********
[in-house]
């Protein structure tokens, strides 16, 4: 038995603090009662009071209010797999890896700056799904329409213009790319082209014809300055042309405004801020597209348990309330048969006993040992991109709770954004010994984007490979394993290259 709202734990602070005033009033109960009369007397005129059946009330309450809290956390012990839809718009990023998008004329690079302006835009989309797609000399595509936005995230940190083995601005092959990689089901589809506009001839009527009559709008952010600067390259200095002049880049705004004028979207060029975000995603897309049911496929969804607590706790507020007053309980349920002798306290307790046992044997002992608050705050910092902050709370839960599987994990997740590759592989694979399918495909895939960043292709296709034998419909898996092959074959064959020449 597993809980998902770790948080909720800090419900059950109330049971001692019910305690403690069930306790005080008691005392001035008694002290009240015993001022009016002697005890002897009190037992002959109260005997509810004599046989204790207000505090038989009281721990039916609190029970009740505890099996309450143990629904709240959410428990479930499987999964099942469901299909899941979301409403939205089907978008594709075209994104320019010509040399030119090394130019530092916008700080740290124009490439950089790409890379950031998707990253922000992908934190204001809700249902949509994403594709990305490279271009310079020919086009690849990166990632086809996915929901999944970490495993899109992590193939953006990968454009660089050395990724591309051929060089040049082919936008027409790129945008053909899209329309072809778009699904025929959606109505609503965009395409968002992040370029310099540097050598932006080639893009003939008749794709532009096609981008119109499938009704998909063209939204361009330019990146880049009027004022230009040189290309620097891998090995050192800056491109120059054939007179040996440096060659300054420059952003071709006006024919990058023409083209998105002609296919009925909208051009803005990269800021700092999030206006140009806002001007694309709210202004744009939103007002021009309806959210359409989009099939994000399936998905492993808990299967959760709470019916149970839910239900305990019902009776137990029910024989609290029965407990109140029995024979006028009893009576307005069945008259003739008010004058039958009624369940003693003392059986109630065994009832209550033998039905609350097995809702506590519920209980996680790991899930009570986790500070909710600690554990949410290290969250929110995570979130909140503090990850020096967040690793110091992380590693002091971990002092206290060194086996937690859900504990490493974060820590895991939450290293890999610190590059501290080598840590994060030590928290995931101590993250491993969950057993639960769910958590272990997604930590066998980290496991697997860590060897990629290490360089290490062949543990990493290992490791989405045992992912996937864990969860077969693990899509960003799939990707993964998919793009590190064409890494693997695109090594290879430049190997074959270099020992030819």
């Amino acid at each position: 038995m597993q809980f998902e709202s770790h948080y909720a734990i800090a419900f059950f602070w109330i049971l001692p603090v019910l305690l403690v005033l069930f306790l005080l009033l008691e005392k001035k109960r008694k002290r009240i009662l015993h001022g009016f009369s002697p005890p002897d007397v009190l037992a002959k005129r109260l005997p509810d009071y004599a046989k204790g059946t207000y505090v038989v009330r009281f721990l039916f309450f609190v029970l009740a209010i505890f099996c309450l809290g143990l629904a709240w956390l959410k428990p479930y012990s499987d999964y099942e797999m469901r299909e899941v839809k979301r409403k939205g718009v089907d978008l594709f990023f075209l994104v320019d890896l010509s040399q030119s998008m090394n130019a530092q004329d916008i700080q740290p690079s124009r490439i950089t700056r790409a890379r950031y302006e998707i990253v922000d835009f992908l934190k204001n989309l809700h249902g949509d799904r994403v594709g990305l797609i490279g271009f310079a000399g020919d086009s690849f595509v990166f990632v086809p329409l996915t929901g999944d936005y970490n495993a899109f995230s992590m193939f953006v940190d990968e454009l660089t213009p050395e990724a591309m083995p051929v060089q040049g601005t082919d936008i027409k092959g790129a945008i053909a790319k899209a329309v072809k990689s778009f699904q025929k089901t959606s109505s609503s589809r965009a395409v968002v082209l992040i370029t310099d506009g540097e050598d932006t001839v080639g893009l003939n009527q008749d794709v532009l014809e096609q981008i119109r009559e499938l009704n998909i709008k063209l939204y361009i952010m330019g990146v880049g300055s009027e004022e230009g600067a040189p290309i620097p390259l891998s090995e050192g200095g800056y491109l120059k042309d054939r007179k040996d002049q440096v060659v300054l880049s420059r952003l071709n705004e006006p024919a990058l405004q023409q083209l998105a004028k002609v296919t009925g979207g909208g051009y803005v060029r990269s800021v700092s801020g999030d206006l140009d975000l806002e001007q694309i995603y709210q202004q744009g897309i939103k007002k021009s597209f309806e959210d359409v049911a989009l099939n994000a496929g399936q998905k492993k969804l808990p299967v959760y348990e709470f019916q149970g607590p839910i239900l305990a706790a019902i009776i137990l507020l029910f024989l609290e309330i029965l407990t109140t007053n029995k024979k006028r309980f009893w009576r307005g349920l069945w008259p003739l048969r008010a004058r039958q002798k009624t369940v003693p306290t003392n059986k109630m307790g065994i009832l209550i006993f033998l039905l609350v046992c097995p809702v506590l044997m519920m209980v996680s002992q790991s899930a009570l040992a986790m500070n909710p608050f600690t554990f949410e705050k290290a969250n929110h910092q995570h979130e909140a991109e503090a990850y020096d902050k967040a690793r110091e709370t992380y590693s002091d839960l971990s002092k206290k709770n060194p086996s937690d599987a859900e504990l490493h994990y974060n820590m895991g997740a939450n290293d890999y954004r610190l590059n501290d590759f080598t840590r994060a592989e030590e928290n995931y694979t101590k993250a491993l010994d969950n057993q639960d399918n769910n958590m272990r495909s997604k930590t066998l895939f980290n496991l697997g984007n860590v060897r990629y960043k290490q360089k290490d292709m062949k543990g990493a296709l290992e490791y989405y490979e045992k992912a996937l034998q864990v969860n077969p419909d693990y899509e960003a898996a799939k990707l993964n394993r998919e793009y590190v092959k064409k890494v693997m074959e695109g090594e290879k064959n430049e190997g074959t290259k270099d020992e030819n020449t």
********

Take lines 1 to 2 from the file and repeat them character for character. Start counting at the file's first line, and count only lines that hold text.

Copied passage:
[in-house]
């Protein structure tokens, strides 16, 4: 038995603090009662009071209010797999890896700056799904329409213009790319082209014809300055042309405004801020597209348990309330048969006993040992991109709770954004010994984007490979394993290259 709202734990602070005033009033109960009369007397005129059946009330309450809290956390012990839809718009990023998008004329690079302006835009989309797609000399595509936005995230940190083995601005092959990689089901589809506009001839009527009559709008952010600067390259200095002049880049705004004028979207060029975000995603897309049911496929969804607590706790507020007053309980349920002798306290307790046992044997002992608050705050910092902050709370839960599987994990997740590759592989694979399918495909895939960043292709296709034998419909898996092959074959064959020449 597993809980998902770790948080909720800090419900059950109330049971001692019910305690403690069930306790005080008691005392001035008694002290009240015993001022009016002697005890002897009190037992002959109260005997509810004599046989204790207000505090038989009281721990039916609190029970009740505890099996309450143990629904709240959410428990479930499987999964099942469901299909899941979301409403939205089907978008594709075209994104320019010509040399030119090394130019530092916008700080740290124009490439950089790409890379950031998707990253922000992908934190204001809700249902949509994403594709990305490279271009310079020919086009690849990166990632086809996915929901999944970490495993899109992590193939953006990968454009660089050395990724591309051929060089040049082919936008027409790129945008053909899209329309072809778009699904025929959606109505609503965009395409968002992040370029310099540097050598932006080639893009003939008749794709532009096609981008119109499938009704998909063209939204361009330019990146880049009027004022230009040189290309620097891998090995050192800056491109120059054939007179040996440096060659300054420059952003071709006006024919990058023409083209998105002609296919009925909208051009803005990269800021700092999030206006140009806002001007694309709210202004744009939103007002021009309806959210359409989009099939994000399936998905492993808990299967959760709470019916149970839910239900305990019902009776137990029910024989609290029965407990109140029995024979006028009893009576307005069945008259003739008010004058039958009624369940003693003392059986109630065994009832209550033998039905609350097995809702506590519920209980996680790991899930009570986790500070909710600690554990949410290290969250929110995570979130909140503090990850020096967040690793110091992380590693002091971990002092206290060194086996937690859900504990490493974060820590895991939450290293890999610190590059501290080598840590994060030590928290995931101590993250491993969950057993639960769910958590272990997604930590066998980290496991697997860590060897990629290490360089290490062949543990990493290992490791989405045992992912996937864990969860077969693990899509960003799939990707993964998919793009590190064409890494693997695109090594290879430049190997074959270099020992030819």